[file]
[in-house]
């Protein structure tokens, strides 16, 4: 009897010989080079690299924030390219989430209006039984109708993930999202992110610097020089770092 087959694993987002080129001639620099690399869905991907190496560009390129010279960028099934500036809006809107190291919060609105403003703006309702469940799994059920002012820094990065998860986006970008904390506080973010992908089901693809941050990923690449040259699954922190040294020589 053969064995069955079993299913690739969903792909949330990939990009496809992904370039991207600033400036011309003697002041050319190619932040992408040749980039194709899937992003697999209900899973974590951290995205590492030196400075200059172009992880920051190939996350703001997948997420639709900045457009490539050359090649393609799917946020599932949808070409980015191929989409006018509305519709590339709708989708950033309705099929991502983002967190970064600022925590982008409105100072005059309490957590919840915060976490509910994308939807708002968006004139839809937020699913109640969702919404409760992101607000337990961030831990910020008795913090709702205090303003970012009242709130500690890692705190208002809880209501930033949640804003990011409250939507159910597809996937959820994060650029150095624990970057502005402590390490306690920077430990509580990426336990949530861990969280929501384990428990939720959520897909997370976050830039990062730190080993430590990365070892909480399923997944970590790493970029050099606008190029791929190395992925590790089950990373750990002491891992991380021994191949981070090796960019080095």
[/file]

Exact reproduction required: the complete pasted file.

[in-house]
């Protein structure tokens, strides 16, 4: 009897010989080079690299924030390219989430209006039984109708993930999202992110610097020089770092 087959694993987002080129001639620099690399869905991907190496560009390129010279960028099934500036809006809107190291919060609105403003703006309702469940799994059920002012820094990065998860986006970008904390506080973010992908089901693809941050990923690449040259699954922190040294020589 053969064995069955079993299913690739969903792909949330990939990009496809992904370039991207600033400036011309003697002041050319190619932040992408040749980039194709899937992003697999209900899973974590951290995205590492030196400075200059172009992880920051190939996350703001997948997420639709900045457009490539050359090649393609799917946020599932949808070409980015191929989409006018509305519709590339709708989708950033309705099929991502983002967190970064600022925590982008409105100072005059309490957590919840915060976490509910994308939807708002968006004139839809937020699913109640969702919404409760992101607000337990961030831990910020008795913090709702205090303003970012009242709130500690890692705190208002809880209501930033949640804003990011409250939507159910597809996937959820994060650029150095624990970057502005402590390490306690920077430990509580990426336990949530861990969280929501384990428990939720959520897909997370976050830039990062730190080993430590990365070892909480399923997944970590790493970029050099606008190029791929190395992925590790089950990373750990002491891992991380021994191949981070090796960019080095």